17. Christmas House Parties:  Consider your guest list, catering options. and dress codes. If you are hosting a children’s party make sure there are a few adults to supervise. Guests, make sure you have on clean socks with no holes, just in case your host wants all shoes removed.

18. Christmas Rituals:  Always remember Christmas traditions are vital for the perfect Christmas. For example, when the man in the red coat comes to visit, leave a few mince pies and glass of milk for him, or in case he’s having a bad night perhaps a glass of sherry or a dram if you live in Scotland, and let’s not forget a carrot for the reindeers. If we don’t have a fireplace then stockings should be placed on the ends of the bed.

19. Post-Christmas:  During the period between Christmas and New Year, I suggest we regroup, clear up and get ready to start all over again for Hogmanay, or if you are partied out you may prefer to leave the country.

20. Be Prepared:  Always have a good selection of drinks in the cupboard, especially mulled wine ingredients, something fizzy and a selection of non-alcoholic drinks ready for unexpected guests. I would also suggest you keep a supply of canapés and some mince pies in the fridge (or freezer) so you will be a fully prepared host even at short notice.

21. Present Cupboard:  I recommend you accumulating a selection of gifts over the year which you can give anyone should an occasion arise that you unexpectedly require a present. Also, make sure that you always have sellotape, scissors and a selection of wrapping paper.

22. Christmas Cards:  Make preparations for when to send them and to whom. Don’t send cards before the 1st December and post no later than the 21st December. Always put the correct postage stamp on!

23. Smells:  Cooking smells and damp coats aren’t always the most pleasant, so keep some citrus oil and cotton wool balls handy. Just apply a few drops onto the cotton wool and place behind the radiator. This is an excellent aroma for the home at Christmas, and there are plenty of other lovely essential oils available.

24. Merry Christmas!  Enjoy your day, it’s the most wonderful time of the year!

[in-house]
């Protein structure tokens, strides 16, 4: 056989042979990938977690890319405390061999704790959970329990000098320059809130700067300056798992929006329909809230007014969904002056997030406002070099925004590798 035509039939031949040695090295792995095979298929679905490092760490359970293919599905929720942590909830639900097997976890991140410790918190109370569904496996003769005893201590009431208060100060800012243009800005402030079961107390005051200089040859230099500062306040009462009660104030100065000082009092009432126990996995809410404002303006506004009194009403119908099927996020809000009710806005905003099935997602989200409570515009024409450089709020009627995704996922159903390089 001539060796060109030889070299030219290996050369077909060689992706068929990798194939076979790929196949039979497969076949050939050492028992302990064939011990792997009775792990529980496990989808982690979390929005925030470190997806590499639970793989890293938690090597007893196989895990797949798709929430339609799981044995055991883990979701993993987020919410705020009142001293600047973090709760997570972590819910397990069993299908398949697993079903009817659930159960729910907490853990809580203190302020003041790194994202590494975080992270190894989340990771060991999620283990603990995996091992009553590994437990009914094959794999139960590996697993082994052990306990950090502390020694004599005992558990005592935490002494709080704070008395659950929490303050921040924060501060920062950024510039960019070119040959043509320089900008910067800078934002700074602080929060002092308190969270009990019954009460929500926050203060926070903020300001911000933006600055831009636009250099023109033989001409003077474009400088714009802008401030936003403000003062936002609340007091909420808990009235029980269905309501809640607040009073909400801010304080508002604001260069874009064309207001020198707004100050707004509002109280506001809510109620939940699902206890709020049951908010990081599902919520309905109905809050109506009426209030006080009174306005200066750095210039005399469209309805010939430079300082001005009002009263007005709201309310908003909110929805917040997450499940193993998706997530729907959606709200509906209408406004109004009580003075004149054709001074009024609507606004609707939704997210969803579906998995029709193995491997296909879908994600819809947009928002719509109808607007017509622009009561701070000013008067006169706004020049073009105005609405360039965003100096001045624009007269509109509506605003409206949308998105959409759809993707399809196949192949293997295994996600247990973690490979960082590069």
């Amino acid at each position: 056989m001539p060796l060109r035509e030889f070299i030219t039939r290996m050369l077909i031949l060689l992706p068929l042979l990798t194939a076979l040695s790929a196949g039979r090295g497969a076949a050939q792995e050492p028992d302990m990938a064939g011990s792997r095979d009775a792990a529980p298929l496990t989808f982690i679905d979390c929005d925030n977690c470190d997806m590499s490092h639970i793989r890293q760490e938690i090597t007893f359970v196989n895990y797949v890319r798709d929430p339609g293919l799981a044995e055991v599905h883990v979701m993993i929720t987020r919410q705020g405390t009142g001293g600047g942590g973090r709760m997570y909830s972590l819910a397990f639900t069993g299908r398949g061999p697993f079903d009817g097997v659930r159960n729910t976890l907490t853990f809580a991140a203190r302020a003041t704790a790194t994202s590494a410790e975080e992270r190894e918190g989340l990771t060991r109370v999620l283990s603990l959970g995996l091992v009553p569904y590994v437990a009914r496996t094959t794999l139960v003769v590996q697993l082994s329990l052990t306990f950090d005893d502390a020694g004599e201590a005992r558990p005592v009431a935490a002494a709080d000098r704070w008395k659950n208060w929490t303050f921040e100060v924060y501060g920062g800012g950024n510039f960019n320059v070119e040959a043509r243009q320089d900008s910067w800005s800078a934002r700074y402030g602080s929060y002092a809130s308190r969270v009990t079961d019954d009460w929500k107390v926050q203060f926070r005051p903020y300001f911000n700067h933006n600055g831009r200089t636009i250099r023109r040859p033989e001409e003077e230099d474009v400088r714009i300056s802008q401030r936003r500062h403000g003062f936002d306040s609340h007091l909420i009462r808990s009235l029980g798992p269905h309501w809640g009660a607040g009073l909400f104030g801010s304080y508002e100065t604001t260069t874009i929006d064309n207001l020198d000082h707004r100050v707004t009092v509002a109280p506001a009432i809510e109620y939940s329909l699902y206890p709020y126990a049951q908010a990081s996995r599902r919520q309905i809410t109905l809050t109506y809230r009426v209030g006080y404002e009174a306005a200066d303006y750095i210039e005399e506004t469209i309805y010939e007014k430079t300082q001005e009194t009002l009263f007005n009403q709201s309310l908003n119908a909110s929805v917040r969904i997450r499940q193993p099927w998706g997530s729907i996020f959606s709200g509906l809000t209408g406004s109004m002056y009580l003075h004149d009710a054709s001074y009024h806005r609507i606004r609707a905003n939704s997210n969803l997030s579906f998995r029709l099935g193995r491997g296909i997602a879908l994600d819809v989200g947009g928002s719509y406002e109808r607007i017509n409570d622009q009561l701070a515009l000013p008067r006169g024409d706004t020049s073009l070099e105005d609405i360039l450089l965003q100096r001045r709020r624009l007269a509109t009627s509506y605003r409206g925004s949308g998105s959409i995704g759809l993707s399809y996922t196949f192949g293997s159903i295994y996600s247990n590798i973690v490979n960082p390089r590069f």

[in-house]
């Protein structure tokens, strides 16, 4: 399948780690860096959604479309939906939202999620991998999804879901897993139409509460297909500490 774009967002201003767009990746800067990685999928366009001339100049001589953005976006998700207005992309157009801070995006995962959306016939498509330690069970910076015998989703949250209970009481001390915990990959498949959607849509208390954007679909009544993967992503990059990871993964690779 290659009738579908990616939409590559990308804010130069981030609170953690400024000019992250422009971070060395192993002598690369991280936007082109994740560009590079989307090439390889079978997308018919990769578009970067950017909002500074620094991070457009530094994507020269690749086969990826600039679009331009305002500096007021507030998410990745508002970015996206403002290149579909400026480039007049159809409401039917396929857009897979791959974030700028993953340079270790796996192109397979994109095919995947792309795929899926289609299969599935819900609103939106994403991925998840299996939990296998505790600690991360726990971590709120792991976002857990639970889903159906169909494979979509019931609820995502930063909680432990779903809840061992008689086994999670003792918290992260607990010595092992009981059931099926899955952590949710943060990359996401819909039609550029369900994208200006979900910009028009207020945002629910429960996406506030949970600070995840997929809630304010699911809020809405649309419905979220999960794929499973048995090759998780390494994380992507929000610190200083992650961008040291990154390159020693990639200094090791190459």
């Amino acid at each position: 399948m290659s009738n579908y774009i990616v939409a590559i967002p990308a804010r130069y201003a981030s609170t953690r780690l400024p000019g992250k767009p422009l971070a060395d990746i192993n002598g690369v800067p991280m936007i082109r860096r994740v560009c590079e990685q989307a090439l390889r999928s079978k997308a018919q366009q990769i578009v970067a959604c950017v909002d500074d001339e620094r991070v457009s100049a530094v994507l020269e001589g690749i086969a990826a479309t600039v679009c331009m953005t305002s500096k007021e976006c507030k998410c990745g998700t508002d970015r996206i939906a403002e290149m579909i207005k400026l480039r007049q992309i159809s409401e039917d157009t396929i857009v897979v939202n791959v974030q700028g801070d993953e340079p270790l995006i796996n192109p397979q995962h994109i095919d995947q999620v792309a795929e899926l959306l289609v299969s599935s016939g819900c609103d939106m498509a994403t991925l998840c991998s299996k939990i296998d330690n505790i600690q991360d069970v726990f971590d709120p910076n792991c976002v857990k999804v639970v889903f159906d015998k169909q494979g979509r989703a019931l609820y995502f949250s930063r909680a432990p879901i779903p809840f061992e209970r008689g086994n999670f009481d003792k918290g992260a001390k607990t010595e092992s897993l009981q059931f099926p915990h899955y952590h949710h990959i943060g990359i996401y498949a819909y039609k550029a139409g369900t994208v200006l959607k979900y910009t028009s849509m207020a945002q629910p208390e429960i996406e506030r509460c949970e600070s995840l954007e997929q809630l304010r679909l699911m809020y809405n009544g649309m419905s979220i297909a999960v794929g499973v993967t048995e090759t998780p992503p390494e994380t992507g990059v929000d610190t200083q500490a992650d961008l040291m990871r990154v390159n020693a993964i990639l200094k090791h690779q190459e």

After many requests, Grant Harrold, The Royal Butler has just finished writing a new book, due out in 2018 – For pre-orders, please emailtherulebook@theroyalbutler.co.uk

Stuart Cauldwell, Head Chef at Roast, shares his tips for perfect spuds and gravy…

Need to pull something spectacular together for relatives tomorrow? Forget the table centrepiece and mood lighting, the trick to making Xmas Dinner perfection is those roast potatoes.

And nobody does them better than Stuart Cauldwell, head chef at Roast Restaurant. But he helpfully shared his secret…

Tips for tasty roast potatoes:

  • After you par boil your potatoes, make sure to fluff them up, as this will release steam, which dries up the potatoes. This is what makes them nice and crunchy on the outside once they are roasted.
  • You can use olive oil to cook the potatoes as a healthier alternative but for the ultimate roastie, goose fat is the best to use, you can get this from your local butcher.
  • For best flavours, always season with rock salt and fresh herbs. Rosemary and thyme complement roasties beautifully.

Tips for a savoury gravy:

• Always use the juices from the meat – this adds a depth of flavour to your gravy. Cook your meat and vegetables together so that the juices from the meat are released into the vegetables as they cook.
• Always caramelise your vegetables before adding wine and stock.
• To thicken, add flour to the vegetables so it forms a paste-like consistency, add the wine before gradually adding the stock to form your required thickness of gravy.

Back To School Doesn’t Mean Boring: Crafts for the Classroom

Arts and crafts are not only relaxing and enjoyable activities, but they also promote personal expression, reflection and development. But the curriculum art lessons that take place in schools often don’t do enough to explore these benefits and tend to set work for children to copy, therefore bypassing the opportunity for students to explore, interpret and create their own ideas. You may be pleasantly surprised by how many curriculum subjects can use crafting.